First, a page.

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More to Treegate: No One Mentions $15 Million Exhibits?

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During the city’s very public unveiling of the Redskins training camp behind the Science Museum, they didn’t mention the museum’s new exhibit or events pavilion. - SCOTT ELMQUIST
  • Scott Elmquist
  • During the city’s very public unveiling of the Redskins training camp behind the Science Museum, they didn’t mention the museum’s new exhibit or events pavilion.

Quick: Can Robert Griffin III run faster than a cheetah?

Well, probably not by next summer, especially with the bum knee. But the star quarterback of the Washington Redskins just might have healed enough to give it a go at the Science Museum of Virginia's new "Speed" exhibit, which will be adjacent to the Redskins training camp facility by 2014.

Perhaps you haven't heard. The museum's latest project is expected to feature all sorts of really cool speed-related activities for the kids: simulated animal races, combustion demonstrations and bottle rockets. Did we mention the 107-foot, 2,200-mph, SR-71 Blackbird military jet hanging from the ceiling?

Yes, the planned $7 million to $8 million exhibit, along with an adjoining events pavilion that costs another $8 million, are the culprits behind the removal of dozens of hardwood trees behind the museum. It bumps right up to the training camp the city is building for the Redskins for a cool $10 million.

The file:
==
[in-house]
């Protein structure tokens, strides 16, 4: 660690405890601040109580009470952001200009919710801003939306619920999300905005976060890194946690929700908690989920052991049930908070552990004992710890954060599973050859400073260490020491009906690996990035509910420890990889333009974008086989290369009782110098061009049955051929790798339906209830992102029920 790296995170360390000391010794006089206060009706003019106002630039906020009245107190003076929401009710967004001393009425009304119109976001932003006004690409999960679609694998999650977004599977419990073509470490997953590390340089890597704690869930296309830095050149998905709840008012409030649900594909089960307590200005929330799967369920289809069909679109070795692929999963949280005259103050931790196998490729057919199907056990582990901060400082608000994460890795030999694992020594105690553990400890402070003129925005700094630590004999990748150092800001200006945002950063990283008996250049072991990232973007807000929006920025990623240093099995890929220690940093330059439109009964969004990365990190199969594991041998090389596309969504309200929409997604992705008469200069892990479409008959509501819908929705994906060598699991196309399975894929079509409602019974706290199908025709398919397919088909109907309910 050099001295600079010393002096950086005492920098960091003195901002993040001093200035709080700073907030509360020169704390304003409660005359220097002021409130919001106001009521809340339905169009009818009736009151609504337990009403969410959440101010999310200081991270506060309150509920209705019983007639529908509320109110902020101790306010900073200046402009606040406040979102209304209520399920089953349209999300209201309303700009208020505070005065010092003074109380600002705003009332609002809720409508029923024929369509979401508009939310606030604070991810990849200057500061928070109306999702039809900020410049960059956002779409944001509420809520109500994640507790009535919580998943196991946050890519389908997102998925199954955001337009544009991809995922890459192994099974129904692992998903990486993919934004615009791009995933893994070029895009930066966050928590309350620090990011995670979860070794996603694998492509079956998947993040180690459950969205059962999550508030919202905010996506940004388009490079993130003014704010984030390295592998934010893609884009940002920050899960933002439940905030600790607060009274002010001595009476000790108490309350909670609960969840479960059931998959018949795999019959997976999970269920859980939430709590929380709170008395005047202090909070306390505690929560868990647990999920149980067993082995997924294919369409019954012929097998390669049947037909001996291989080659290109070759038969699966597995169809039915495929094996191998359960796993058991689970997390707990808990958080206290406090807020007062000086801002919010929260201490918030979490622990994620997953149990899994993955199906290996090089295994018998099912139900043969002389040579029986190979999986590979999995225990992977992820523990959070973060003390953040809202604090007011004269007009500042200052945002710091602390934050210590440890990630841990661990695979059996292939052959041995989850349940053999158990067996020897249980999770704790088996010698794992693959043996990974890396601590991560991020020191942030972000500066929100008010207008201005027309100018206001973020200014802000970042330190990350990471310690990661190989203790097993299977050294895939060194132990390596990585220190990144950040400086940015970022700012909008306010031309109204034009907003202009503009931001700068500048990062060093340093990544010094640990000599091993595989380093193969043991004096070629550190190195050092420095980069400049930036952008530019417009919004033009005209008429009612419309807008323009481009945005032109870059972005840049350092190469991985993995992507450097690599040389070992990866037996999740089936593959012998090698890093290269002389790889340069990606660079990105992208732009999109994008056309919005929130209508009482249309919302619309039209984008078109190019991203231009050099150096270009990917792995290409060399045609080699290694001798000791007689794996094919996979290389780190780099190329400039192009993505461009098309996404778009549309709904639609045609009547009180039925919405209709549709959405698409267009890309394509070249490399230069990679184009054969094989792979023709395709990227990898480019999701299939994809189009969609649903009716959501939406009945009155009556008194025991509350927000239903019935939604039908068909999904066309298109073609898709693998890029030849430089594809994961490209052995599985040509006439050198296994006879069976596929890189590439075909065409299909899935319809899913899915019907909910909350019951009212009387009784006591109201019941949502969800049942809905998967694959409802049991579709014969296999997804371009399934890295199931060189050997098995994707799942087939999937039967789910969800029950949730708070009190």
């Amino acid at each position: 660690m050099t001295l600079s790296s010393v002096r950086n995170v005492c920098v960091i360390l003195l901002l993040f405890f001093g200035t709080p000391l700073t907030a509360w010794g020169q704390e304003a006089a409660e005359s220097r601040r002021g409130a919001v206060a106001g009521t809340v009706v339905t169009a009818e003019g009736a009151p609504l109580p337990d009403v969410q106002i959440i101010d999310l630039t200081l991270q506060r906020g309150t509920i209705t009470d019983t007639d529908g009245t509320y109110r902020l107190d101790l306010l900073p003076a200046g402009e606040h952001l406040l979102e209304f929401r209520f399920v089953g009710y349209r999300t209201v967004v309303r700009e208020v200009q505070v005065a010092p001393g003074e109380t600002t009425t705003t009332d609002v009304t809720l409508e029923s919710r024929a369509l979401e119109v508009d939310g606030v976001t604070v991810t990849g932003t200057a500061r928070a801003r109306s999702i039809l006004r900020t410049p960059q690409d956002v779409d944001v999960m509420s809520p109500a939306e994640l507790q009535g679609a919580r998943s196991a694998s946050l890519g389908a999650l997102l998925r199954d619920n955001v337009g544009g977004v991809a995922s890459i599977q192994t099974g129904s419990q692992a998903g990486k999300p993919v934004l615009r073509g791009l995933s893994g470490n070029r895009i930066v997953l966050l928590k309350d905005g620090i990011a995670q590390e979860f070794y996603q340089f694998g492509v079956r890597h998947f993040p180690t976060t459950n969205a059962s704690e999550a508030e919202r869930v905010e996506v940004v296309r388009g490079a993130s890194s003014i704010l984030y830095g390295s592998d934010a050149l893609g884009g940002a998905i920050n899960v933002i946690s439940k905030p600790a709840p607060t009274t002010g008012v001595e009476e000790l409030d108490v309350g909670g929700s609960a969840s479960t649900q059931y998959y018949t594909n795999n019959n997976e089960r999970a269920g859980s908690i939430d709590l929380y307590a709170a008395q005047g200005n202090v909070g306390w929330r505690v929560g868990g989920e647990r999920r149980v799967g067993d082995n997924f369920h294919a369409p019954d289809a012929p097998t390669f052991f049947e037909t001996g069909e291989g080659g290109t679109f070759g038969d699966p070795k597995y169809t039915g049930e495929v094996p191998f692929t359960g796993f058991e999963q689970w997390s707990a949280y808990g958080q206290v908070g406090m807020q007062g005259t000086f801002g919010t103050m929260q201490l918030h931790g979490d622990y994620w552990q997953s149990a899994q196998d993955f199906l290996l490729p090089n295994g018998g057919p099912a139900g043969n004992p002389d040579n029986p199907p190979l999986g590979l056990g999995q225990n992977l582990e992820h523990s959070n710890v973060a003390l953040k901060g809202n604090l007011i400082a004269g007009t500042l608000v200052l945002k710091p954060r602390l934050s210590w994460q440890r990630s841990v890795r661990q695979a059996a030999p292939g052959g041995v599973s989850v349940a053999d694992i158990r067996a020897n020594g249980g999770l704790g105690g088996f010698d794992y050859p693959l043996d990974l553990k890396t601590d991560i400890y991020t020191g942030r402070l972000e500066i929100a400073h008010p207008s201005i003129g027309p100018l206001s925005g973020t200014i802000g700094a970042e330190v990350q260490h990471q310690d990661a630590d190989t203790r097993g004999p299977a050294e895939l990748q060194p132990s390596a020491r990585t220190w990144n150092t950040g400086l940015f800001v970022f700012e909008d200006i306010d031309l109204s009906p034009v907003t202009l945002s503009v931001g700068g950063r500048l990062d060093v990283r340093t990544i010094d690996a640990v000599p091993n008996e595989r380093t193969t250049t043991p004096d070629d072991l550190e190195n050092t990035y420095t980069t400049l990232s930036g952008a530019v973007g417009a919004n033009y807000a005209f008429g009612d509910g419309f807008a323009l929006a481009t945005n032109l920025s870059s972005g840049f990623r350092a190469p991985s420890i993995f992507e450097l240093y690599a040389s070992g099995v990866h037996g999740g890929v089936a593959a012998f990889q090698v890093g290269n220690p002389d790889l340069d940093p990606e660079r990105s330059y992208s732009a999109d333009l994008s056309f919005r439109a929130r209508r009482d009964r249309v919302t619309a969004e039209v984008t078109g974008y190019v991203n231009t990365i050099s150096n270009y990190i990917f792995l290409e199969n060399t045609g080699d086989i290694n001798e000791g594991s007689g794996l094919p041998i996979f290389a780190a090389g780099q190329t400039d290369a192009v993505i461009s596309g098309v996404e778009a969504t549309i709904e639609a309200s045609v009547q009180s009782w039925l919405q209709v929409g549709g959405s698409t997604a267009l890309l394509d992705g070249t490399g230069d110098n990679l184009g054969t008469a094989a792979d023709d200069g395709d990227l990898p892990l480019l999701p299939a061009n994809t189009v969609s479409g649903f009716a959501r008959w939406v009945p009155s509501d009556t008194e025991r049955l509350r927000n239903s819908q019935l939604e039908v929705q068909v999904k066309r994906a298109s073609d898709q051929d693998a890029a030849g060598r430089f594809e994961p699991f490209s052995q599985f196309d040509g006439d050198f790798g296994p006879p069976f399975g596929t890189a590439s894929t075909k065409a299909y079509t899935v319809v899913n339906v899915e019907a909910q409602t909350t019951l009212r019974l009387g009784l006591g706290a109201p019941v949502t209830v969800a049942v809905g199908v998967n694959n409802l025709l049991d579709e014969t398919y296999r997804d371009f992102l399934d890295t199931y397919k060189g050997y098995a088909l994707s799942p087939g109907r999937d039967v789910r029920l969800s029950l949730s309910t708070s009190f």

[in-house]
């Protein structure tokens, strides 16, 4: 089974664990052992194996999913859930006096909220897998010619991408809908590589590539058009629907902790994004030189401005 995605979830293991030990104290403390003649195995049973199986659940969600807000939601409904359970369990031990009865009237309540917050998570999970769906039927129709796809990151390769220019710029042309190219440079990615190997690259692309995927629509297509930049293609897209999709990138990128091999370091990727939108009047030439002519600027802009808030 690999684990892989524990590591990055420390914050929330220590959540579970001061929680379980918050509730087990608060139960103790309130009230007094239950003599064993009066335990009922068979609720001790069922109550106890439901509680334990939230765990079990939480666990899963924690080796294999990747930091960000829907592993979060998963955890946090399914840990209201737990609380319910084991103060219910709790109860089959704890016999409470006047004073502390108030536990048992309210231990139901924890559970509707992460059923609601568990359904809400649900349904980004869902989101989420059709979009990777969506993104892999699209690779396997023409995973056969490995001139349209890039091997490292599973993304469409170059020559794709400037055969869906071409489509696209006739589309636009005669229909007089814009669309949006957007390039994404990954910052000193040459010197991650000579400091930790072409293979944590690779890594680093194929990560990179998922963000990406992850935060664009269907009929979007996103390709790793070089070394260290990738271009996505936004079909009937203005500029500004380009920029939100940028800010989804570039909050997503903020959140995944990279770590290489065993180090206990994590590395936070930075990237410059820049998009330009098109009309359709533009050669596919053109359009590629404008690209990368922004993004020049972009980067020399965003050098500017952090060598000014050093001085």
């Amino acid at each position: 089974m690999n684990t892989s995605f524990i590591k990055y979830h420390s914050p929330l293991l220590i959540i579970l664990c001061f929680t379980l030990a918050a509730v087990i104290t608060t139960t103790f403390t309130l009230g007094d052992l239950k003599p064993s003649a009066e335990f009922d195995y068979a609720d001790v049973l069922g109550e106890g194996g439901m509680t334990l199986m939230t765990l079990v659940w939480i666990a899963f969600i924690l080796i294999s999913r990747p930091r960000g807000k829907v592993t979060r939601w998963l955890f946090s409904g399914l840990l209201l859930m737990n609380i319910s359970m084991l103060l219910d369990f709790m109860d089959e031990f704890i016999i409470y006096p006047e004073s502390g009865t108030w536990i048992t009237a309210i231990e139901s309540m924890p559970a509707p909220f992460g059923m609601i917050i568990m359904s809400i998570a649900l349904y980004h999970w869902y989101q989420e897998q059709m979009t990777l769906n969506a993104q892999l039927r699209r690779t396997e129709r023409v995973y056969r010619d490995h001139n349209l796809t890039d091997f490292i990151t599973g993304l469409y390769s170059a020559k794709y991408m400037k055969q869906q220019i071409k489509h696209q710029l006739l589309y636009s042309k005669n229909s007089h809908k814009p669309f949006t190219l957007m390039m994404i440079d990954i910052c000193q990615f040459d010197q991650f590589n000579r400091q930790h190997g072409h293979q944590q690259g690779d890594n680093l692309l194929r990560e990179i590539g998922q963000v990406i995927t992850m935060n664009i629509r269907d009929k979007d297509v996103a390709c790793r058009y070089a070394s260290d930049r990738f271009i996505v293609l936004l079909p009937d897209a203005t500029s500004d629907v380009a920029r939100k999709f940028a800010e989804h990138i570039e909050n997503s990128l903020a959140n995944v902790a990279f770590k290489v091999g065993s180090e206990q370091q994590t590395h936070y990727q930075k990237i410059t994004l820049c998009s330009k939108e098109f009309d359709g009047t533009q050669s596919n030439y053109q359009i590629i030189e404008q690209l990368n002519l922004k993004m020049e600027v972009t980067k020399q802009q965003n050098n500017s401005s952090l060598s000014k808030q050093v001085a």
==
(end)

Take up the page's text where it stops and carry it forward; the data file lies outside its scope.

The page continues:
These hot new additions weren't mentioned during the city's presentation to Museum District residents Nov. 8 — the one held at the Science Museum. Nor do the museum's exhibit and pavilion appear on the city's architectural renderings shown to residents and City Council members.

The new “Speed” exhibit at the Science Museum, featuring an SR-71 military jet, is expected to open in late 2014. An adjoining events pavilion remains in the design phase. - SCIENCE MUSEUM OF VIRGINIA
  • Science Museum of Virginia
  • The new “Speed” exhibit at the Science Museum, featuring an SR-71 military jet, is expected to open in late 2014. An adjoining events pavilion remains in the design phase.

But they do appear in renderings released by the Redskins — in a news release dated Oct. 22. You can see the slanted roof of the special events pavilion jutting out, just south of the football fields. Notably, the renderings released by the Redskins and the city were drawn up by the same architectural and engineering firm, Timmons Group.

The new facilities are behind the museum and aren't visible from Broad Street. If they'd remained, the trees would block views of the future special events pavilion from the only remaining corner of visibility on Leigh Street.

"The vehicular and visual connection of the [special events] center to Leigh Street is a critical aspect of the location and design," Nancy Tait, a spokeswoman for the museum, says in an email. "This was shared with the site selection committee when the site was originally considered and whenever the Museum was consulted on the project."

So why didn't the visibility of a $15 million exhibit and events center come up sooner? "Communication needs to be seamless and it has not been," Mayor Dwight Jones says in a statement released Jan. 15. "My chief of staff, Suzette Denslow, will now be tasked with attending the weekly project meetings."

The mayor's staff, including Denslow, presented the amended plan for the training camp, the one that led to the tree chopping, to the Planning Commission on Dec. 10. Reviewing the presentation, it's difficult to tell how many trees would have to come down, but it's clear the football fields are shifting well into the wooded area behind the museum.

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